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Addiction – a disease of the free will

Addiction – a disease of the free will
Dr. Nora Volkow, one of the worlds leading addiction researchers, is changing the way psychiatrists, phycologists and drug treatment program leaders view drug addiction. It is Dr. Volkow’s opinion, and that of a growing number of drug rehab and mental health researchers, that addiction may be more an a phycological weakness, but may also be rooted in a physical abnormality in certain people that makes it nearly impossible to “just say no” to drugs. Submitted Photo

TORONTO — Recent extensive research models have shown that most addictions begin at relatively early ages, between the ages of 18-25, but this isn’t the most revolutionary finding  on addiction in America, and by extension, Canada. Several addicted men and women participated in the CNN study, including Mexican born, Dr. Nora Volkow who is one

TORONTO — Recent extensive research models have shown that most addictions begin at relatively early ages, between the ages of 18-25, but this isn’t the most revolutionary finding  on addiction in America, and by extension, Canada. Several addicted men and women participated in the CNN study, including Mexican born, Dr. Nora Volkow who is one of the world’s top researcher on addiction and its effects on the brain.

She and others are finding that, metaphysically, there are two distinctly separate parts of the brain that are in play when a person takes a drug that is known to be addictive.

The centre of pleasure, the part of the brain that is activated when we are experiencing pleasure, is in the back portions of the brain while the “stop” button, or the part that tells you to stop or not participate in a certain activity, is located. These are hardwired into our system as humans.

The “Go” button is where we certain emotions are centred that are relative to pleasure. These are the base emotions that keep us alive and procreative. It’s that pleasure centre that keeps us coming back for food, or for sex for procreation, the two most basic of emotions. It is also where the fight or flight response is housed.

But it’s the frontal lobe where we process whether to respond to those signals sent from the back of the brain with action, or not to. Dr. Volkow has found compelling evidence that explains the mechanics of addiction and why it is so hard to break free from its grip.

She is among the growing numbers of medical and psychiatric doctors and researchers who have begun looking at addiction from a different angle and are beginning to believe that addiction is caused or at least exacerbated by a malfunction in communication between these two important lobes in the brain.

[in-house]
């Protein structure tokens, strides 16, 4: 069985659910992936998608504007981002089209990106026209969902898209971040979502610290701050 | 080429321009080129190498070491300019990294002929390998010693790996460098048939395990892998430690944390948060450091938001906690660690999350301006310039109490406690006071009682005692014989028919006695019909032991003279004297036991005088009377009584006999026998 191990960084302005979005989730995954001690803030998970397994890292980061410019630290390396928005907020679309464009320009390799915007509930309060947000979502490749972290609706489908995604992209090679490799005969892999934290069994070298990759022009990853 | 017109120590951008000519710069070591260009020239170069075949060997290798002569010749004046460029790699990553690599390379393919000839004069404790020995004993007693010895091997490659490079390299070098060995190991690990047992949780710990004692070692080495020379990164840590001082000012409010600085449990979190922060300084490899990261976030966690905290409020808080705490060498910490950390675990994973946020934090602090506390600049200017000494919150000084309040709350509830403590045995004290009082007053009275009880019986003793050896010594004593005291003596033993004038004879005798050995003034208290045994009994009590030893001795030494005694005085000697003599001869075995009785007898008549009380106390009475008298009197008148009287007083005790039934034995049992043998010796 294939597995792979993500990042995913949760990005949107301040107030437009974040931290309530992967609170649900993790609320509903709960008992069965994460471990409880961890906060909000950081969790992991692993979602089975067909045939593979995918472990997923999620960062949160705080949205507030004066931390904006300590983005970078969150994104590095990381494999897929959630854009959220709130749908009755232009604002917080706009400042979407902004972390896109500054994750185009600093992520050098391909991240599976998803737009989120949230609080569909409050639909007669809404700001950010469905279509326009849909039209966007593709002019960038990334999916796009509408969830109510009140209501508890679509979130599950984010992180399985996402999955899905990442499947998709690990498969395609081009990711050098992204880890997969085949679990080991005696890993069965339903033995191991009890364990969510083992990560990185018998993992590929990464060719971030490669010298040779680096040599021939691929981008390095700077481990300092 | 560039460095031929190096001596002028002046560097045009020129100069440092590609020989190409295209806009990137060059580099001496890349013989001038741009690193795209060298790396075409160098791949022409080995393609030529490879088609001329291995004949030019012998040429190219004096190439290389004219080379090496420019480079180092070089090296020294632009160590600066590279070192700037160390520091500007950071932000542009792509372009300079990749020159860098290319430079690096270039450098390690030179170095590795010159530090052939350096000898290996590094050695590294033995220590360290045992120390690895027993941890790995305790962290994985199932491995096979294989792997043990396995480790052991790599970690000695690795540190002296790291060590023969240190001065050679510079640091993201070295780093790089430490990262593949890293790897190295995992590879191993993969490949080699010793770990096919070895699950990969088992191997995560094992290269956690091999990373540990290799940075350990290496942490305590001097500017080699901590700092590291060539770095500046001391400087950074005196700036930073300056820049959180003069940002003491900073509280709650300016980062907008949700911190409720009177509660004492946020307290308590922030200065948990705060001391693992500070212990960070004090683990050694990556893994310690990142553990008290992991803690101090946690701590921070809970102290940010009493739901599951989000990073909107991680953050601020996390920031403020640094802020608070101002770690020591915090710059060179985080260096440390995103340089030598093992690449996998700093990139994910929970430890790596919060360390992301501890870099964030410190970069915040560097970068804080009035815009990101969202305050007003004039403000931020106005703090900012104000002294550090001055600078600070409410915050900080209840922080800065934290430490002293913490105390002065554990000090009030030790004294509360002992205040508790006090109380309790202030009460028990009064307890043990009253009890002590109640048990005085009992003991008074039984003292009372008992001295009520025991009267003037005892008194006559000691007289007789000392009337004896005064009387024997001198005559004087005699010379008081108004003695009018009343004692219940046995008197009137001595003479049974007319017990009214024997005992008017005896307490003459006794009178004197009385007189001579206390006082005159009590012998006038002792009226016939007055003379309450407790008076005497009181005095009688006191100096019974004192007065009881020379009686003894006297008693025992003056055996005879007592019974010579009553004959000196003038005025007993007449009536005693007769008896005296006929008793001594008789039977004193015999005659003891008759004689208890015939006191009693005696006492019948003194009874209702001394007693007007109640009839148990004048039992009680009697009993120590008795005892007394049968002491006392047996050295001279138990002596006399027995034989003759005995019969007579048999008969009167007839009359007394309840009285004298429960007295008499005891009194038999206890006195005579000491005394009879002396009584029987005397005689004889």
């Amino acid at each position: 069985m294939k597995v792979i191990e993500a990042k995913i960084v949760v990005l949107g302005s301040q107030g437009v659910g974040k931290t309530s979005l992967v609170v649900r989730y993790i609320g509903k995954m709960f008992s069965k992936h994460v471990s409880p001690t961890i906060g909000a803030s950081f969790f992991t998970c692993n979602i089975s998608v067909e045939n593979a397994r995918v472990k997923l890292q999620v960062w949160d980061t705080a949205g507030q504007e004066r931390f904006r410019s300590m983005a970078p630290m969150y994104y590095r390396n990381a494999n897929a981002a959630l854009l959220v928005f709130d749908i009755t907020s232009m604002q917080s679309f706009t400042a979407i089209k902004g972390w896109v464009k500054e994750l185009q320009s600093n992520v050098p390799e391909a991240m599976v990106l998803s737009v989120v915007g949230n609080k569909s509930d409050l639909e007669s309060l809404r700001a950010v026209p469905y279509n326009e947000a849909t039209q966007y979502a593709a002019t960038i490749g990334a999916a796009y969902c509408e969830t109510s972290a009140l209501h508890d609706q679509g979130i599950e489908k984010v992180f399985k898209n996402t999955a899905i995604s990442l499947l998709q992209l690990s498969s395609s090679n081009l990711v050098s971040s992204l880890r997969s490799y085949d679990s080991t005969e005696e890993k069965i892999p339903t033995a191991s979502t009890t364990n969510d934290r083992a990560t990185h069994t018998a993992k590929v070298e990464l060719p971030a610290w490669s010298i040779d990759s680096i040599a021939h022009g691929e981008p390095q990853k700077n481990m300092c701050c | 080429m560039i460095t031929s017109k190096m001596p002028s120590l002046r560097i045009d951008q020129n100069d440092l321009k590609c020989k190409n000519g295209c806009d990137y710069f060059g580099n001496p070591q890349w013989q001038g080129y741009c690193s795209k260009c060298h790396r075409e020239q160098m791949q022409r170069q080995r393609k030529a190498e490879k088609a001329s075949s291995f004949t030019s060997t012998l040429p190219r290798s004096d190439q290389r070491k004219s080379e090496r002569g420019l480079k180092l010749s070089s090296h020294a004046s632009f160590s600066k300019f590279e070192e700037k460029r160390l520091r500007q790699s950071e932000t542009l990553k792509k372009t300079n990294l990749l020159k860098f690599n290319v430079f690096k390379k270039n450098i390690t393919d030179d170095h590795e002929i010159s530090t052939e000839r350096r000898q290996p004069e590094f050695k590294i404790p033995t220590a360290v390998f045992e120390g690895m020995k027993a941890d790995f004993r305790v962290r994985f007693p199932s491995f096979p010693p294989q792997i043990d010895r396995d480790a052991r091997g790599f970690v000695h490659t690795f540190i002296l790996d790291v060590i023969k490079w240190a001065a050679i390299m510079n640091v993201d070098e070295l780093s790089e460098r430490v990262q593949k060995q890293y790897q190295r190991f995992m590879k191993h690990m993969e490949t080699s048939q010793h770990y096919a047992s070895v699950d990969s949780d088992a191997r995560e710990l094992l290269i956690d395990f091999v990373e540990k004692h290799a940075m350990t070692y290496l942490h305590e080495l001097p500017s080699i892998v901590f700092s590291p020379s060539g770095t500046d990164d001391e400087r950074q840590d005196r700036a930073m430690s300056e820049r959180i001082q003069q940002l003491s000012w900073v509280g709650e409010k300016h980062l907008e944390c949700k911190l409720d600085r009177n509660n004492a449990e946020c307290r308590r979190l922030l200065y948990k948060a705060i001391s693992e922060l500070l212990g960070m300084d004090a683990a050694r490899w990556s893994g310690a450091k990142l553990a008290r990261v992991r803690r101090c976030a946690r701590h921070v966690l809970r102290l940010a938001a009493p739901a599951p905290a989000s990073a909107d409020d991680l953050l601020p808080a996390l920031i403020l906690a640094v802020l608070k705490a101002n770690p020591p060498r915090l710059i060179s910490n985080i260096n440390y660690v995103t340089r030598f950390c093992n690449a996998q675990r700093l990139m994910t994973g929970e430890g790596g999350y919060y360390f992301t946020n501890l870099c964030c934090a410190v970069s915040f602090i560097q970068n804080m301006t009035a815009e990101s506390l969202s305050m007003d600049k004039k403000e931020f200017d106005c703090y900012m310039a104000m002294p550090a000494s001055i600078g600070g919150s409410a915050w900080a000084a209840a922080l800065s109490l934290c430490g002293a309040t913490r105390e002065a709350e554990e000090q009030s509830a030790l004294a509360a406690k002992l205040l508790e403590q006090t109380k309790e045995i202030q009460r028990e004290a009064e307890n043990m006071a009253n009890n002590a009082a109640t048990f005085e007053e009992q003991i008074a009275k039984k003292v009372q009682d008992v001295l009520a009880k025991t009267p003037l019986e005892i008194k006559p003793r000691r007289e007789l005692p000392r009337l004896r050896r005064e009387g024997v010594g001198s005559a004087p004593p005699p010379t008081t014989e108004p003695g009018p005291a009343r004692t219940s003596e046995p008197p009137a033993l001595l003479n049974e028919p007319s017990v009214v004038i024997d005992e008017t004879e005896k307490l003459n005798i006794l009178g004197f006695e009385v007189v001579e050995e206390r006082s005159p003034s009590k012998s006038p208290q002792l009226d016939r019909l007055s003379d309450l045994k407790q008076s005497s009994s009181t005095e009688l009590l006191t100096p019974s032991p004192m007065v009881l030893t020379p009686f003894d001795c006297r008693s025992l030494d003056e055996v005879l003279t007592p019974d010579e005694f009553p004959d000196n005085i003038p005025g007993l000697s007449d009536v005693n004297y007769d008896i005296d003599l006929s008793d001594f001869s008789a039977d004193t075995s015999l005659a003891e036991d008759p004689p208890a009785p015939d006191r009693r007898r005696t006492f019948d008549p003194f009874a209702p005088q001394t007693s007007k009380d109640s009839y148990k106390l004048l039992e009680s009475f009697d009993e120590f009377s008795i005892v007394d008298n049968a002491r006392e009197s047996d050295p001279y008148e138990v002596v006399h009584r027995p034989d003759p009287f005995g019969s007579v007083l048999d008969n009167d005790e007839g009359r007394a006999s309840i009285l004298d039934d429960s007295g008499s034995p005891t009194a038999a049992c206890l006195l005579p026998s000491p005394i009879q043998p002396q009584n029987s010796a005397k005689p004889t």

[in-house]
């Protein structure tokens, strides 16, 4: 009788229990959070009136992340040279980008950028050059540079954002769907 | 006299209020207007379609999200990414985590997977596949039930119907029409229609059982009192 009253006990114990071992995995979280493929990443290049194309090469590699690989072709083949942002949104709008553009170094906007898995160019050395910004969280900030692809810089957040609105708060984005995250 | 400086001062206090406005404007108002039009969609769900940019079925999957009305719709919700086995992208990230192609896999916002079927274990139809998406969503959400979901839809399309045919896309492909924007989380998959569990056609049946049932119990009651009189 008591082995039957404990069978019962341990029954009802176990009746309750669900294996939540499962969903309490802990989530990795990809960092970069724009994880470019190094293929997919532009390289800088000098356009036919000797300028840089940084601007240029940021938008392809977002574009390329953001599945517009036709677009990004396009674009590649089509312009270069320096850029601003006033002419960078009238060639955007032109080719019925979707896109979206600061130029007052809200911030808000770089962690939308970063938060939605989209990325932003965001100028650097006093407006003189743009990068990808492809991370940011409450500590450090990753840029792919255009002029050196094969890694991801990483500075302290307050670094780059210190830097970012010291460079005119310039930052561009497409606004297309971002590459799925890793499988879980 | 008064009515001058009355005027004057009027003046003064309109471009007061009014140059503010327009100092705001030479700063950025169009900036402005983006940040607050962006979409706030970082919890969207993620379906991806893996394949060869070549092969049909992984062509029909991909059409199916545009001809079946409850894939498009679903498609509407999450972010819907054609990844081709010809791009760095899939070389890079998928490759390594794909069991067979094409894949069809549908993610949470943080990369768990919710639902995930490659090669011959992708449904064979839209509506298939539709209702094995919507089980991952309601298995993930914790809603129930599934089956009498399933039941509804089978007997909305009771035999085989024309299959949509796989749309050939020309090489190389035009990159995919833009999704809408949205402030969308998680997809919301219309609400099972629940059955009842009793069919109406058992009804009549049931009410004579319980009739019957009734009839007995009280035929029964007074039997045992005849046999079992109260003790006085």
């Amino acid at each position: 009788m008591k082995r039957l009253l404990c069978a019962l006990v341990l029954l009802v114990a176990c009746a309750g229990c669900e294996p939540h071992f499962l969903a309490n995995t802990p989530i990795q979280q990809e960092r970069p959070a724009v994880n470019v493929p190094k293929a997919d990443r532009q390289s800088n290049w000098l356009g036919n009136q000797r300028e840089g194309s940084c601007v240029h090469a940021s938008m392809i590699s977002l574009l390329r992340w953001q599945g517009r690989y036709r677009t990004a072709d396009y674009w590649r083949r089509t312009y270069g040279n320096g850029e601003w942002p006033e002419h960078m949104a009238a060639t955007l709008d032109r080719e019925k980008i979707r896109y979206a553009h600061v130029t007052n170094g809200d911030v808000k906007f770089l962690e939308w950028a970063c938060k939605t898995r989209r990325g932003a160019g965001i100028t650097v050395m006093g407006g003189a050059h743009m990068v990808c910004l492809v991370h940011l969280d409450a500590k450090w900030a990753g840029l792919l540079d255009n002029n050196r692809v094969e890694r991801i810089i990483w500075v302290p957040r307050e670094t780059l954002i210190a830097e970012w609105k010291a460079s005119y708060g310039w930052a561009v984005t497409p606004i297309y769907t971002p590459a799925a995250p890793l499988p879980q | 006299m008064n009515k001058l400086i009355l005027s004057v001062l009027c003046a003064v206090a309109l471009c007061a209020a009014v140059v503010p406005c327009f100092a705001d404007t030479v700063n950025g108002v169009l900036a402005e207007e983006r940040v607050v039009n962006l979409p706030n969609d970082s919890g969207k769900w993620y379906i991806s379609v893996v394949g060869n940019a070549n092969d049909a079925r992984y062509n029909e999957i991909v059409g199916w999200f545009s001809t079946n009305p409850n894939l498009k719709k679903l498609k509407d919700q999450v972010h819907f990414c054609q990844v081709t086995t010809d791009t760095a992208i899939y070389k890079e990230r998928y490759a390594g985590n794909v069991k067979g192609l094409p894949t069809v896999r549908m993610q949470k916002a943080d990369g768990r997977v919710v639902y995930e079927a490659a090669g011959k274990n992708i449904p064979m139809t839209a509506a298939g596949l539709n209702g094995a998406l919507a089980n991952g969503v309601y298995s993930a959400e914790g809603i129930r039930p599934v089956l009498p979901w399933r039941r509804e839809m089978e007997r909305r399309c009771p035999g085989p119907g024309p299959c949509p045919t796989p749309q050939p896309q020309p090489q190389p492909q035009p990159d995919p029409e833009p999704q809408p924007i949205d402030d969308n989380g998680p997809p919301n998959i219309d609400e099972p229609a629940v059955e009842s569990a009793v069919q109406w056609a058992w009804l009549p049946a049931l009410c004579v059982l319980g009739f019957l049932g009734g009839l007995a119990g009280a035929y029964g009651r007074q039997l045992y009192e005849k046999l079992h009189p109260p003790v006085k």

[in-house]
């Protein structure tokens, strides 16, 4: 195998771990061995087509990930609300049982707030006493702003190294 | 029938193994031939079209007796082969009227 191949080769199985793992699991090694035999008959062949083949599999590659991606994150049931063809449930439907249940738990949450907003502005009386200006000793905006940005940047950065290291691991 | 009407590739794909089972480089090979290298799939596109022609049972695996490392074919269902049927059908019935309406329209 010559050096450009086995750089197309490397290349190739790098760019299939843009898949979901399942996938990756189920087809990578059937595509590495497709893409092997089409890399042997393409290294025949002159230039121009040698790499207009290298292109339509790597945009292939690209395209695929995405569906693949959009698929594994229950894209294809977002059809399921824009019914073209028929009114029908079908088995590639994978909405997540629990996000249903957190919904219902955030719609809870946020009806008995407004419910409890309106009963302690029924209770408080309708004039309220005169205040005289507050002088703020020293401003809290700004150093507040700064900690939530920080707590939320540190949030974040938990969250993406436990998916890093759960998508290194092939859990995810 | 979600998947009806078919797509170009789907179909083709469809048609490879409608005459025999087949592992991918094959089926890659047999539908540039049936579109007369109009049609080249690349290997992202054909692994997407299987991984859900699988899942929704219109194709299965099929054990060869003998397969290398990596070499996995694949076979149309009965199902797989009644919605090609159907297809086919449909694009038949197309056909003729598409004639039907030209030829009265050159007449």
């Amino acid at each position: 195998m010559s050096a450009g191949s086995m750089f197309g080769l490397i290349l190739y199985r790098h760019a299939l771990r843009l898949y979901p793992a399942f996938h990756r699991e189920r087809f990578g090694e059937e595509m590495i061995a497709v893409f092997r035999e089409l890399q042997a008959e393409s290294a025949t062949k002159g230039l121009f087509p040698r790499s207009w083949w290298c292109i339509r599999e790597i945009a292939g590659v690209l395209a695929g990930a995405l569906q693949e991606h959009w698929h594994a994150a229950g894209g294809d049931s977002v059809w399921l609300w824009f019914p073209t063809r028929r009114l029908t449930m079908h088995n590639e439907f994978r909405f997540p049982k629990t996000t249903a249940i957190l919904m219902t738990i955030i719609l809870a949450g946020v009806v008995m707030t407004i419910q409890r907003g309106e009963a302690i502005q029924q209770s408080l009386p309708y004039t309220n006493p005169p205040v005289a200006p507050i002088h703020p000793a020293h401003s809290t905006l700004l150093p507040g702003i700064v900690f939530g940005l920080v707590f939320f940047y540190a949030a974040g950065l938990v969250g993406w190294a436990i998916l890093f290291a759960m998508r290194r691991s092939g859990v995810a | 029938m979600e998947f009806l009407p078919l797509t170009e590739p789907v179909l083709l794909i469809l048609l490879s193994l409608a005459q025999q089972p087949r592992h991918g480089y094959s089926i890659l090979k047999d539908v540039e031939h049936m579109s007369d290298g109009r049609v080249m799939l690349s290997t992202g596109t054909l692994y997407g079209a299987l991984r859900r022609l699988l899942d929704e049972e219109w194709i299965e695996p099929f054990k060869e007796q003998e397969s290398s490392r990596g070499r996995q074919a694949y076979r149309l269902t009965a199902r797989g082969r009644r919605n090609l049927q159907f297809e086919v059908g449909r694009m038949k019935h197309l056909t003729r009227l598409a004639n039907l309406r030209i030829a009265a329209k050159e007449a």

“So many patients will tell you that they know doing hard drugs is killing them,” says Dr. Volkow. “They know their abuse is ruining their family and everything they hold dear, but still have seemingly no ability to stop.”

This, often times, results in a sense of failure and depression which adds to the problem as it offers and instant rush of pleasure and artificially over rides the brains natural production of dopamine, the feel good enzyme, with an unnatural rush of dopamine making the decision making process difficult to say “no”. Soon the natural production of dopamine is inhibited, which is why addicts say the only time they feel good is on drugs. When they are not using, the brain’s natural flow of dopamine isn’t enough to satisfy that urge for pleasure or to convince you to say no.

Dr. Volkow’s research has also found that, in the same way other diseases can impede certain parts of the body in their natural function, like for instance, ALS or polio, a damaged or weakened connection between the pleasure lobe and the decision making lobe, are interrupted making it much harder to “just say no.”

These new findings are giving researchers and psychiatric care professionals cause to rethink what they learned in medical school on the subject.

In the past and in many cases current treatment programs assume the problem is purely a psychological one. But Volkow is leading the charge among her peers to look at addiction as a physical disease rather than purely a psychological disorder.

“It is difficult to accept but if you have heart disease, for instance, you must either undergo a serious lifestyle and dietary changes to survive to a ripe old age,” she says. Likewise, the brain is also susceptible to disease and certain measures should be taken to keep it healthy.”

It is especially hard for families to accept when their loved one can’t just simply quit taking addictive drugs. Treated solely as a psychological problem, it places even more pressure on the addict to “pull him or herself up by the boot straps” armed only with a damaged “No” mechanism.

It is hard for a person without a certain phobia to understand and is very frustrating and difficult to do. But once you understand the mechanisms of addiction, it can help treat addicts rehab in a much more successful way. Although relapses still occur, the success rates are noticeably higher when treatment is geared towards both lobes in the brain.

In essence, a person needs to learn how to enjoy things again, without artificial stimulation. That is where workshops and phycological treatment for addictions can help.

Studies have also shown that the younger a person is when he she gets addicted, the more damage it does to that connection between frontal and what is called the parietal lobe in the rear of the brain. That is the connection between “hey, I want that” and “but it will hurt me if I do.”

The research is still coming in but more and more doctors, psychologists and psychiatrists are beginning to change their views on addiction and its treatment.

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